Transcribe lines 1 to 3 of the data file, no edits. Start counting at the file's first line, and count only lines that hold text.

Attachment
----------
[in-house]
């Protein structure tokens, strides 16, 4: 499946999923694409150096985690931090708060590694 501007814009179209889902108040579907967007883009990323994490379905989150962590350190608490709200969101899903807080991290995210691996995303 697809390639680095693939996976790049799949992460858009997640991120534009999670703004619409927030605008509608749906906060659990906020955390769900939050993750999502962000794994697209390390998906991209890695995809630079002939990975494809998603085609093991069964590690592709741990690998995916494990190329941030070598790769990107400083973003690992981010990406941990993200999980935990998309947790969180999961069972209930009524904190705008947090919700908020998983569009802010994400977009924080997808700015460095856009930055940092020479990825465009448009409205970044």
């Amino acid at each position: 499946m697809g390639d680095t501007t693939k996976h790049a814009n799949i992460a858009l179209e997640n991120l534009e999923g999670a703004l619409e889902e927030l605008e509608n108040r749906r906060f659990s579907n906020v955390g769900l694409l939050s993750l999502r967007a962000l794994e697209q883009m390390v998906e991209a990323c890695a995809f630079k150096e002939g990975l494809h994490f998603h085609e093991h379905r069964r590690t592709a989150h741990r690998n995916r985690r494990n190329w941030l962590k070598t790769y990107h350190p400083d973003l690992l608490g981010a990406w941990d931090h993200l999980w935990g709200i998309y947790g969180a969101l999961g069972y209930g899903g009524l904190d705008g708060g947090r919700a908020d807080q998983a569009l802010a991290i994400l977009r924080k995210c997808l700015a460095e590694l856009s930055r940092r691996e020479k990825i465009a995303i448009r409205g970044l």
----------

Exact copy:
[in-house]
């Protein structure tokens, strides 16, 4: 499946999923694409150096985690931090708060590694 501007814009179209889902108040579907967007883009990323994490379905989150962590350190608490709200969101899903807080991290995210691996995303 697809390639680095693939996976790049799949992460858009997640991120534009999670703004619409927030605008509608749906906060659990906020955390769900939050993750999502962000794994697209390390998906991209890695995809630079002939990975494809998603085609093991069964590690592709741990690998995916494990190329941030070598790769990107400083973003690992981010990406941990993200999980935990998309947790969180999961069972209930009524904190705008947090919700908020998983569009802010994400977009924080997808700015460095856009930055940092020479990825465009448009409205970044």
């Amino acid at each position: 499946m697809g390639d680095t501007t693939k996976h790049a814009n799949i992460a858009l179209e997640n991120l534009e999923g999670a703004l619409e889902e927030l605008e509608n108040r749906r906060f659990s579907n906020v955390g769900l694409l939050s993750l999502r967007a962000l794994e697209q883009m390390v998906e991209a990323c890695a995809f630079k150096e002939g990975l494809h994490f998603h085609e093991h379905r069964r590690t592709a989150h741990r690998n995916r985690r494990n190329w941030l962590k070598t790769y990107h350190p400083d973003l690992l608490g981010a990406w941990d931090h993200l999980w935990g709200i998309y947790g969180a969101l999961g069972y209930g899903g009524l904190d705008g708060g947090r919700a908020d807080q998983a569009l802010a991290i994400l977009r924080k995210c997808l700015a460095e590694l856009s930055r940092r691996e020479k990825i465009a995303i448009r409205g970044l």